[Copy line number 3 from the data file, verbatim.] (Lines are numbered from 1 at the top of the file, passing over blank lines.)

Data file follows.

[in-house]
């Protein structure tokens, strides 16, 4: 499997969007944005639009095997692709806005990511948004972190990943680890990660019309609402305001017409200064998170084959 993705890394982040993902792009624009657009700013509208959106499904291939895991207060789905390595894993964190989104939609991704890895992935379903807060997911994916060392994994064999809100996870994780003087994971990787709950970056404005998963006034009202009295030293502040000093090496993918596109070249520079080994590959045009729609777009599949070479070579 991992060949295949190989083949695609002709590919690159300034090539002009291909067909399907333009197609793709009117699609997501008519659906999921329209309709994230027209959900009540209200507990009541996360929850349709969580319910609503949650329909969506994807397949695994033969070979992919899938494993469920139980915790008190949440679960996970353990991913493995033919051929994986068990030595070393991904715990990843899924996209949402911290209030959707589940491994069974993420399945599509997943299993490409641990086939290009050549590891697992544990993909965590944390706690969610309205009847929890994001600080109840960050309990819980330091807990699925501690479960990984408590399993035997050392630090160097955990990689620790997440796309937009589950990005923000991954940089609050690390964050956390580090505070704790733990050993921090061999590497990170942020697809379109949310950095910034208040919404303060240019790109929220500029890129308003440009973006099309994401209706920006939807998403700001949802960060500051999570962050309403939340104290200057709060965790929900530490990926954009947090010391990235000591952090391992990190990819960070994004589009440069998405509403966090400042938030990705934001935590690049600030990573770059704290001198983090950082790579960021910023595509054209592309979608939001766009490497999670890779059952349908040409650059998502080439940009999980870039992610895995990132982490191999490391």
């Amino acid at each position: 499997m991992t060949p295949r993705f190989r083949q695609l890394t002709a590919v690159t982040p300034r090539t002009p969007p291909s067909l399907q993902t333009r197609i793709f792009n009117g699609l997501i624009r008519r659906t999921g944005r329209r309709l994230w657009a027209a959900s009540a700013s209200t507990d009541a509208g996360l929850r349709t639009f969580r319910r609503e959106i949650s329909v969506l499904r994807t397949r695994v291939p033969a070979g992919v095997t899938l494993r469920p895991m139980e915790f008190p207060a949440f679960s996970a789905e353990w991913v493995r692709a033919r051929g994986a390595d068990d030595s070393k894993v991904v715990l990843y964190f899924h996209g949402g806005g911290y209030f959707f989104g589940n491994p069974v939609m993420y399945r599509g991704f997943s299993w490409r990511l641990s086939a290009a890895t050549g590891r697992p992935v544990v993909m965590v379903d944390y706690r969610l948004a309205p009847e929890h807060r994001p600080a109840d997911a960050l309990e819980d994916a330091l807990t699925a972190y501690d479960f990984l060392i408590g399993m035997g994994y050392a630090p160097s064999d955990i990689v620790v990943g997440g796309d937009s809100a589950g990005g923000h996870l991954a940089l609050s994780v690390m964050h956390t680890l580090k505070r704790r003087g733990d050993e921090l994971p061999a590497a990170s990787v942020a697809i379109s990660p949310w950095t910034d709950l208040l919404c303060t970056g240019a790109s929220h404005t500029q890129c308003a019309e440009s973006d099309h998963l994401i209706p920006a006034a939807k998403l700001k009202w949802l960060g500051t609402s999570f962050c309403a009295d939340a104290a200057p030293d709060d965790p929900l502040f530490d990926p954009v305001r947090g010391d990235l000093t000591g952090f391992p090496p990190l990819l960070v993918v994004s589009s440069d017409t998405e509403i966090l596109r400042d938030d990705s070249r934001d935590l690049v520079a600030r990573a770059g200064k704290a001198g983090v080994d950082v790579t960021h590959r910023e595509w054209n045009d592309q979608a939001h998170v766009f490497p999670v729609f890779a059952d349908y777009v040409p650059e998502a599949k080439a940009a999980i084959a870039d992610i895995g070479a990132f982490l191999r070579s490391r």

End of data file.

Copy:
């Amino acid at each position: 499997m991992t060949p295949r993705f190989r083949q695609l890394t002709a590919v690159t982040p300034r090539t002009p969007p291909s067909l399907q993902t333009r197609i793709f792009n009117g699609l997501i624009r008519r659906t999921g944005r329209r309709l994230w657009a027209a959900s009540a700013s209200t507990d009541a509208g996360l929850r349709t639009f969580r319910r609503e959106i949650s329909v969506l499904r994807t397949r695994v291939p033969a070979g992919v095997t899938l494993r469920p895991m139980e915790f008190p207060a949440f679960s996970a789905e353990w991913v493995r692709a033919r051929g994986a390595d068990d030595s070393k894993v991904v715990l990843y964190f899924h996209g949402g806005g911290y209030f959707f989104g589940n491994p069974v939609m993420y399945r599509g991704f997943s299993w490409r990511l641990s086939a290009a890895t050549g590891r697992p992935v544990v993909m965590v379903d944390y706690r969610l948004a309205p009847e929890h807060r994001p600080a109840d997911a960050l309990e819980d994916a330091l807990t699925a972190y501690d479960f990984l060392i408590g399993m035997g994994y050392a630090p160097s064999d955990i990689v620790v990943g997440g796309d937009s809100a589950g990005g923000h996870l991954a940089l609050s994780v690390m964050h956390t680890l580090k505070r704790r003087g733990d050993e921090l994971p061999a590497a990170s990787v942020a697809i379109s990660p949310w950095t910034d709950l208040l919404c303060t970056g240019a790109s929220h404005t500029q890129c308003a019309e440009s973006d099309h998963l994401i209706p920006a006034a939807k998403l700001k009202w949802l960060g500051t609402s999570f962050c309403a009295d939340a104290a200057p030293d709060d965790p929900l502040f530490d990926p954009v305001r947090g010391d990235l000093t000591g952090f391992p090496p990190l990819l960070v993918v994004s589009s440069d017409t998405e509403i966090l596109r400042d938030d990705s070249r934001d935590l690049v520079a600030r990573a770059g200064k704290a001198g983090v080994d950082v790579t960021h590959r910023e595509w054209n045009d592309q979608a939001h998170v766009f490497p999670v729609f890779a059952d349908y777009v040409p650059e998502a599949k080439a940009a999980i084959a870039d992610i895995g070479a990132f982490l191999r070579s490391r």